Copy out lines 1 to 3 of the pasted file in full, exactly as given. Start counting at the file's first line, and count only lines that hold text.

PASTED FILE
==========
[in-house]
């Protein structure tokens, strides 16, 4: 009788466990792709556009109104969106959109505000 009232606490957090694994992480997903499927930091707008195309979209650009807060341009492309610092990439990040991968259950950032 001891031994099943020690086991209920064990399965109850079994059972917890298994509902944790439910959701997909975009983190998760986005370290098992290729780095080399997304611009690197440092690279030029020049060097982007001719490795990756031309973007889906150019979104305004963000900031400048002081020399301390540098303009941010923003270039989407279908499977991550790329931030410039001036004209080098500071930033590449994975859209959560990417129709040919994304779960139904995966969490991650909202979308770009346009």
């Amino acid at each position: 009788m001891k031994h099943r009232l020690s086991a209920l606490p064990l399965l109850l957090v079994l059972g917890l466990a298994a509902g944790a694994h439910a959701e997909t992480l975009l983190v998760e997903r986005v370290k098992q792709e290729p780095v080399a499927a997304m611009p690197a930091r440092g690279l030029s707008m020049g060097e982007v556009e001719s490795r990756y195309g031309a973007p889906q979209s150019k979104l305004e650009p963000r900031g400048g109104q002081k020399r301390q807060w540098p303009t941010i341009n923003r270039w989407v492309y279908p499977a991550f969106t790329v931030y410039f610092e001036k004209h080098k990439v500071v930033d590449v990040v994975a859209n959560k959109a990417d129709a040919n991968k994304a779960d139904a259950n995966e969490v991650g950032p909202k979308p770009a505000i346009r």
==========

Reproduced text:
[in-house]
């Protein structure tokens, strides 16, 4: 009788466990792709556009109104969106959109505000 009232606490957090694994992480997903499927930091707008195309979209650009807060341009492309610092990439990040991968259950950032 001891031994099943020690086991209920064990399965109850079994059972917890298994509902944790439910959701997909975009983190998760986005370290098992290729780095080399997304611009690197440092690279030029020049060097982007001719490795990756031309973007889906150019979104305004963000900031400048002081020399301390540098303009941010923003270039989407279908499977991550790329931030410039001036004209080098500071930033590449994975859209959560990417129709040919994304779960139904995966969490991650909202979308770009346009």
């Amino acid at each position: 009788m001891k031994h099943r009232l020690s086991a209920l606490p064990l399965l109850l957090v079994l059972g917890l466990a298994a509902g944790a694994h439910a959701e997909t992480l975009l983190v998760e997903r986005v370290k098992q792709e290729p780095v080399a499927a997304m611009p690197a930091r440092g690279l030029s707008m020049g060097e982007v556009e001719s490795r990756y195309g031309a973007p889906q979209s150019k979104l305004e650009p963000r900031g400048g109104q002081k020399r301390q807060w540098p303009t941010i341009n923003r270039w989407v492309y279908p499977a991550f969106t790329v931030y410039f610092e001036k004209h080098k990439v500071v930033d590449v990040v994975a859209n959560k959109a990417d129709a040919n991968k994304a779960d139904a259950n995966e969490v991650g950032p909202k979308p770009a505000i346009r």